• His politics were backward looking to say the least, but his articles about Georgia football will always be among my fondest memories. The one after Lindsey Scott, “this one is forever”, the one about naming his son (if he were to have one) Kevin and the one after we lost to tech: one line “I don’t want to talk about it” are to be treasured by any Bulldog.

      Yes he was arrogant, chauvinistic to near misogyny, and I’m sure a lot of other things but he was occasionally hilarious and his writings about my football team rank right up there with Larry’s best calls IMHO. An imperfect figure as a cultural icon, but we did agree on things like Yankees and bbq so it ain’t all bad. You don’t have to love every syllable to appreciate a writer. Perfection can not be the standard for appreciating others. If it were, everyone falls short upon sufficient analysis.


      • “Perfection can not be the standard for appreciating others. If it were, everyone falls short upon sufficient analysis.” I’m stealin that right there. We should all remember that….except JCDAWG83 his perfection is obvious …just ask him.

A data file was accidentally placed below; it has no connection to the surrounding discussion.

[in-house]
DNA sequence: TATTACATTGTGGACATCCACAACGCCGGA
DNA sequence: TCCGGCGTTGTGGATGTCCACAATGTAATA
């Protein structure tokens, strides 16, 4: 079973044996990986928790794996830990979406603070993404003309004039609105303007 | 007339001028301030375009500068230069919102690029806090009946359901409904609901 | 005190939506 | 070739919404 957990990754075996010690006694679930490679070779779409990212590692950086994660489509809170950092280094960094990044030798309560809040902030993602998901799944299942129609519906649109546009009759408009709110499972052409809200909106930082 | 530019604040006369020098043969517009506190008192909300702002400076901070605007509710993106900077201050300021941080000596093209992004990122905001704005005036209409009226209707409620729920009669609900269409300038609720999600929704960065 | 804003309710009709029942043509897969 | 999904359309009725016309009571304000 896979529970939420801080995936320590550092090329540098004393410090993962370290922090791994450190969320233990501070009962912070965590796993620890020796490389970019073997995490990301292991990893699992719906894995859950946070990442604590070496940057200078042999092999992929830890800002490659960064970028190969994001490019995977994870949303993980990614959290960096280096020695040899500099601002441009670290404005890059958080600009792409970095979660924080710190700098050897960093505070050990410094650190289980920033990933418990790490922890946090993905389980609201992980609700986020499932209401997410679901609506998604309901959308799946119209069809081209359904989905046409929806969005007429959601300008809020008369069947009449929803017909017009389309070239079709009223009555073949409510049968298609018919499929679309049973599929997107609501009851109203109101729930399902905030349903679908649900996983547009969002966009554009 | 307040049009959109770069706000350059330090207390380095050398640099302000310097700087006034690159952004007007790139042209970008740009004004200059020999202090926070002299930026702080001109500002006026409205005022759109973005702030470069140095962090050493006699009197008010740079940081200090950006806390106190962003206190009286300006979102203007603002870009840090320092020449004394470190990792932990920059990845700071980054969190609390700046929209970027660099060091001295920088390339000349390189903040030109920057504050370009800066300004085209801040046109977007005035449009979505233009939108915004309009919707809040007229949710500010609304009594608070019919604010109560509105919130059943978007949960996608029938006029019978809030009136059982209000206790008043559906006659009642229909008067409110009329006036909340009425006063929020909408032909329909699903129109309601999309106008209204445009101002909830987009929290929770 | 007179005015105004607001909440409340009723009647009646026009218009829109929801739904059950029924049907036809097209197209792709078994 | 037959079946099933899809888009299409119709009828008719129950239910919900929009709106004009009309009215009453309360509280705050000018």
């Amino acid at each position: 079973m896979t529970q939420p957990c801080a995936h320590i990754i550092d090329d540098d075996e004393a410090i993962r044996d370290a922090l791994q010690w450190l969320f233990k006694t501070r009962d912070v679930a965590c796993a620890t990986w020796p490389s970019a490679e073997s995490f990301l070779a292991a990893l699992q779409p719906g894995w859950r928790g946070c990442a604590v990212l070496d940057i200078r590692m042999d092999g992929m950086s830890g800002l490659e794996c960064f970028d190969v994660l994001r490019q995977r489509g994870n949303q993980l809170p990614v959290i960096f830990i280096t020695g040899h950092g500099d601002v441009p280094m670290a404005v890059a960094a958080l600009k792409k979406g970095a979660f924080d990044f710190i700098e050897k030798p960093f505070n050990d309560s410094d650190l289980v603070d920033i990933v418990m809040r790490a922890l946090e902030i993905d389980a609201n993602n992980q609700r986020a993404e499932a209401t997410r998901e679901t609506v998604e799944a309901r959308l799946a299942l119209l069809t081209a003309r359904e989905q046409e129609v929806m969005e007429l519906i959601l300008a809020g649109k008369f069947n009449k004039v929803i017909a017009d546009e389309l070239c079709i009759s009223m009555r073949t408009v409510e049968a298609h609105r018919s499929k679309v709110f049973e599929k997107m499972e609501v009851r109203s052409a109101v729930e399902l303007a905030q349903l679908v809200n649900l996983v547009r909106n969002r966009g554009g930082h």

• Scorpio Jones, III

        “rank right up there with Larry’s best calls IMHO”

        “Perfection can not be the standard for appreciating others.”

        Obviously, Derek.


    • PTC DAWG

      Bless your heart!


  3. Goat Balls

    Grizzard wandered into Longhorns on Peachtree one night and sat next to me at the bar. He bought me and my friend drinks all night. He was so hammered at the end that he had a hard time walking out.

    Anybody that buys all night is alright with me.


  4. Marshall

    Personally, I’m a huge fan. Always have been and always will be. I own pretty much all of his books ( which for the most part were just collections of his columns) and have read most of them many times over.